The music in L'Orfeo. In order of appearanceFN

Chapter 3


- The Music and how I found it (and still am)

”…please be very afraid of coldness, purism, objectivity and empty historicism.”

Nikolaus Harnoncourt FN



S. What does it mean to ”let the music push through"? This was a question raised to a research fellow, a musician in the improv-field, at a conference we both attended. I don’t remember his answer, but I remember thinking ”what does this question even mean”? Does it mean that I, the musician, stand in the way of the music? Or is it the score you have to push through? Is it only true music when you don’t know what will happen in the next moment? Can only improvised music "push through"?

E. I didn’t understand the question either. But I think ”letting the music push through” means ”forgetting yourself”. Knowing the music so well that it can’t be music without you. 

S. When does Monteverdi stop, and where do You begin?

E. In this project, Monteverdi wouldn’t exist if it weren’t for me.


Two interpretations of Orfeo's famous aria Possente Spirto. The one to the left is a facsimile from the 1609 score (Venice: Ricciardo Amadino, 1609.), and the one to the right is Universal Edition from 1930. 

Ecco, l'altra palude. Act. three.

Oh, tu ch'innanzi morte... Act three

Possente Sprito, act three

Ahi, vista troppo dolce. Act four.

Ahi, Caso acerbo. Act two.

Tu bella fusti. Act five.

Vi Riccorda o boschi ombrosi. Act two.

Io non diró qual sia. Act one.

Signor, quel infelice... Act four.

Rosa del ciel. Act one

Ben che severo ed immutabil fato. Act four.

Tu sei morta. Act two


Sinfonia, Act two.

Lasciate monti. Act one.

The ritornell

In Questo lieto e fortunato giorno. Act one.

From the score 1609 FN

List of roles and instruments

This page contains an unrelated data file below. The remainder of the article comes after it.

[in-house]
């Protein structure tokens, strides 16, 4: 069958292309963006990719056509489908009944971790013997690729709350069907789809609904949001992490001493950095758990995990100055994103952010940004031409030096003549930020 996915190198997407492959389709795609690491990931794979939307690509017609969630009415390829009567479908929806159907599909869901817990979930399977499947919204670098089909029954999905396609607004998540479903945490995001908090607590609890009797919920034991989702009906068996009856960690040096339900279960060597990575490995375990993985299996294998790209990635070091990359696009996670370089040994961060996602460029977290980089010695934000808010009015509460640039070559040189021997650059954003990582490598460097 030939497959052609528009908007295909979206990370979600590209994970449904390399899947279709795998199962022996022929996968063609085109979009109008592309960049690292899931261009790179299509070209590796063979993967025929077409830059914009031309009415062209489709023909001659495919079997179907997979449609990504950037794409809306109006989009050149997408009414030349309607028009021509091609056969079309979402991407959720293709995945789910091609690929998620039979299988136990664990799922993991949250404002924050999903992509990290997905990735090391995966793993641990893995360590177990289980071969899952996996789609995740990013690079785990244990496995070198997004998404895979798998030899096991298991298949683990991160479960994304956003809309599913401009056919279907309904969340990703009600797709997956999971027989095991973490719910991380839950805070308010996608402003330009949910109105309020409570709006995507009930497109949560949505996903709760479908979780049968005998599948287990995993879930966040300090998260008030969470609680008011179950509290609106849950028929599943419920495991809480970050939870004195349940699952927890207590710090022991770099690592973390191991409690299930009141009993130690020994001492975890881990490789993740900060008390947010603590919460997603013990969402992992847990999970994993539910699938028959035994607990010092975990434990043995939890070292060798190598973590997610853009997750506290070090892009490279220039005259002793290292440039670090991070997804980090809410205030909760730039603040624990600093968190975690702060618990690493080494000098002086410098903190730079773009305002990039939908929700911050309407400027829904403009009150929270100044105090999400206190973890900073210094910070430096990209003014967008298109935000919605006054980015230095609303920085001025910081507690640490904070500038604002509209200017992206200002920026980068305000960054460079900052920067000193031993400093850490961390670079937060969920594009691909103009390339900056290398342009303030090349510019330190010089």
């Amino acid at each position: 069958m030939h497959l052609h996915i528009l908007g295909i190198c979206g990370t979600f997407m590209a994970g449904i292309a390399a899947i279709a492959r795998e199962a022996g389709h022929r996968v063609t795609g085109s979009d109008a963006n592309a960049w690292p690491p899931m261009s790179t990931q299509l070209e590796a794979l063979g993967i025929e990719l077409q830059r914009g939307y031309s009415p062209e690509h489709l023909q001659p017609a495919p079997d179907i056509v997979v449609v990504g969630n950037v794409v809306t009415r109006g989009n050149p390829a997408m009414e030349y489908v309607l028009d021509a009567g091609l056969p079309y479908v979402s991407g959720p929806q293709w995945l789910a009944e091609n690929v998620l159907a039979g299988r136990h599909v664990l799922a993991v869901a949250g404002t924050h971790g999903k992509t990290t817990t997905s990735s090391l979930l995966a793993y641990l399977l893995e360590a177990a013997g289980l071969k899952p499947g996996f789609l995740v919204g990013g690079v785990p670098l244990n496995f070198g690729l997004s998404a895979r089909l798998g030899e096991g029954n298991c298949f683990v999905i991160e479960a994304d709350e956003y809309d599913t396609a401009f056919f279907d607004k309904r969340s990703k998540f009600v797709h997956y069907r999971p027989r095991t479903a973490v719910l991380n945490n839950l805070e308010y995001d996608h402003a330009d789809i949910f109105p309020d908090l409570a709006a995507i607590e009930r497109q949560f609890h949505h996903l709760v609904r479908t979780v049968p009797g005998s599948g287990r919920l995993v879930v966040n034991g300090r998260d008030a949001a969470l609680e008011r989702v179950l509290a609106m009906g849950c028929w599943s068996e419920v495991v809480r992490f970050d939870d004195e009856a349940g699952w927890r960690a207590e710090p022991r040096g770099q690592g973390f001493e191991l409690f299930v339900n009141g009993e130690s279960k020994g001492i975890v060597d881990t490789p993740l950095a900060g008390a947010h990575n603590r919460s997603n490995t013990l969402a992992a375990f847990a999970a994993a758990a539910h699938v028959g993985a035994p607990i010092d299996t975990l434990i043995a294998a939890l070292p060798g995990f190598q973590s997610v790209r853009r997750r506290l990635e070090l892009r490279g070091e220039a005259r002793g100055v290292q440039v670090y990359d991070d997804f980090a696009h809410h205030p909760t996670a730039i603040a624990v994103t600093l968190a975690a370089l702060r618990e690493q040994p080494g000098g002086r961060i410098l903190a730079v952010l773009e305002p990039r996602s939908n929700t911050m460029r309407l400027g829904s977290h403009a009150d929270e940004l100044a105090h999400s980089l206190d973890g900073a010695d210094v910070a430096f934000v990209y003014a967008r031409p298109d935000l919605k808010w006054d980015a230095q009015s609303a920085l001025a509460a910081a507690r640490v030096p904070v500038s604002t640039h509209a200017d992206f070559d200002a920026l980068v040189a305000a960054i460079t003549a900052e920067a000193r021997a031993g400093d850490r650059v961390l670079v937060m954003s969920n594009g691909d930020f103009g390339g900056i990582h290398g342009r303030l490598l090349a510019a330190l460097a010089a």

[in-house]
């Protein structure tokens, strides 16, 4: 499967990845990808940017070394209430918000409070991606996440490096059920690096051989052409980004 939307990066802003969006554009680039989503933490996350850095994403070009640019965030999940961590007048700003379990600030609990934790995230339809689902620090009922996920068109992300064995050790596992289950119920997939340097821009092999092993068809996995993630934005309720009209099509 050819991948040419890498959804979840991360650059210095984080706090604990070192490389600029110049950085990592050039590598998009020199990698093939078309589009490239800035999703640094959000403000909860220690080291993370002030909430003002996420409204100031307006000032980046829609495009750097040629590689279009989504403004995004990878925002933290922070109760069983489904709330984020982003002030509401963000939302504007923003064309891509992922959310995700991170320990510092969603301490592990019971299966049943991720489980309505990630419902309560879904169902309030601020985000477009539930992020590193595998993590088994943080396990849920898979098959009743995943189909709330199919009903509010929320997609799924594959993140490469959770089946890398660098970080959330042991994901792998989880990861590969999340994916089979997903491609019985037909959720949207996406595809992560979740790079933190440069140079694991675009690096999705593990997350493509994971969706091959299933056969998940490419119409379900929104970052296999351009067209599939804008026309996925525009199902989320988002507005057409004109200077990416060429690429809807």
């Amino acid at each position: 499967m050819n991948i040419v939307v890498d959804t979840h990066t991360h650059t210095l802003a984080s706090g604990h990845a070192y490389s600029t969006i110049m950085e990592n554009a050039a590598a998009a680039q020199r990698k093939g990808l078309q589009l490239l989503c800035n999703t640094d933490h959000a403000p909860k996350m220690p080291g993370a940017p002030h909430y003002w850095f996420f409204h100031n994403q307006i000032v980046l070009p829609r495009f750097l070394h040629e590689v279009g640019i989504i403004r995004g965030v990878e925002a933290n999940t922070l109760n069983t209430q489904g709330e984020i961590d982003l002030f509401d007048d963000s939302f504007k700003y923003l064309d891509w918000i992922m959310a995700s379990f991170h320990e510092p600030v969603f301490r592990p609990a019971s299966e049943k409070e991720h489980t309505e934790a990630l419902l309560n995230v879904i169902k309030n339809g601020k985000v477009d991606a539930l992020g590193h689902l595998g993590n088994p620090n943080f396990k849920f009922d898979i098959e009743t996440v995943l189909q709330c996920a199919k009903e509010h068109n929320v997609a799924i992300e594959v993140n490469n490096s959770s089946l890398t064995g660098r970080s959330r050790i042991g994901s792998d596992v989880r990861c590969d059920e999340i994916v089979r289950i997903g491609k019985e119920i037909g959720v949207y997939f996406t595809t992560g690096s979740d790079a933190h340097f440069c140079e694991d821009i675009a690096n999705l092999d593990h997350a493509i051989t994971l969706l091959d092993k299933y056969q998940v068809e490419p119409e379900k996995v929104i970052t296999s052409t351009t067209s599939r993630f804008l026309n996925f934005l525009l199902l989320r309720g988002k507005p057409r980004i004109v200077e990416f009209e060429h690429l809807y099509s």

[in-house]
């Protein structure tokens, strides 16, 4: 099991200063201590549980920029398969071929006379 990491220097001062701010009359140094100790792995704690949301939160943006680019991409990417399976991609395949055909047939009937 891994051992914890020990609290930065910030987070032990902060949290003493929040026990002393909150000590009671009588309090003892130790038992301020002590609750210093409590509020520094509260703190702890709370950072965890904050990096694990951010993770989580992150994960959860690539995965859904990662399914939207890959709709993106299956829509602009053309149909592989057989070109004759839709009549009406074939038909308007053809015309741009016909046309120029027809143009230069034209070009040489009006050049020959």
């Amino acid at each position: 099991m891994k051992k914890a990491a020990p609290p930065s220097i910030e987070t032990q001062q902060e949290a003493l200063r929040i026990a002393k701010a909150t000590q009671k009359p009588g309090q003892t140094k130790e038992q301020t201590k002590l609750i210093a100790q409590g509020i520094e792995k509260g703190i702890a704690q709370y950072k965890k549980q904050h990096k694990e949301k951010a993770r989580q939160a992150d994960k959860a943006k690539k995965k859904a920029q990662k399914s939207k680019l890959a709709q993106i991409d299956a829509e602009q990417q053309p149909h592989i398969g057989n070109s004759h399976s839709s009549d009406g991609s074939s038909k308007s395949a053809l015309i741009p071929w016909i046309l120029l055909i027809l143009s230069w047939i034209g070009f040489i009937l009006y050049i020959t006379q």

My diary 26/6 2017

"I think I'm getting the feeling of L’Orfeo’s Tactus - finding the timing of the notes. Long notes long. Short notes short. Keeping the beat. Finding the phrases and making them both mine and Monteverdi’s. Singing it while walking. Talking while dancing. Finding the beats of my heart and soul."

 Oxford Music online: "Tactus: The 15th- and 16th-century term for a beat, i.e. a unit of time measured by a movement of the hand, first discussed in detail by Adam von Fulda (De musica, 1490). One tactus actually comprised two hand motions, a downbeat and an upbeat (positio and elevatio, or thesis and arsis). Each motion was equal in length in duple time (tempus imperfectum); in triple time (tempus perfectum) the downbeat was twice as long as the upbeat."

 "the ”open-ended stile recitativo devised by the florentine composers for the clear and immediate communication of dramatic poetry in music. The stile recitativo was relatively unencumbered by textural, harmonic, or melodic responsibilities. It could thus aspire to the condition of speech, ebbing and flowing in response to the changing emotional temperature of a dramatic text” Rosand FN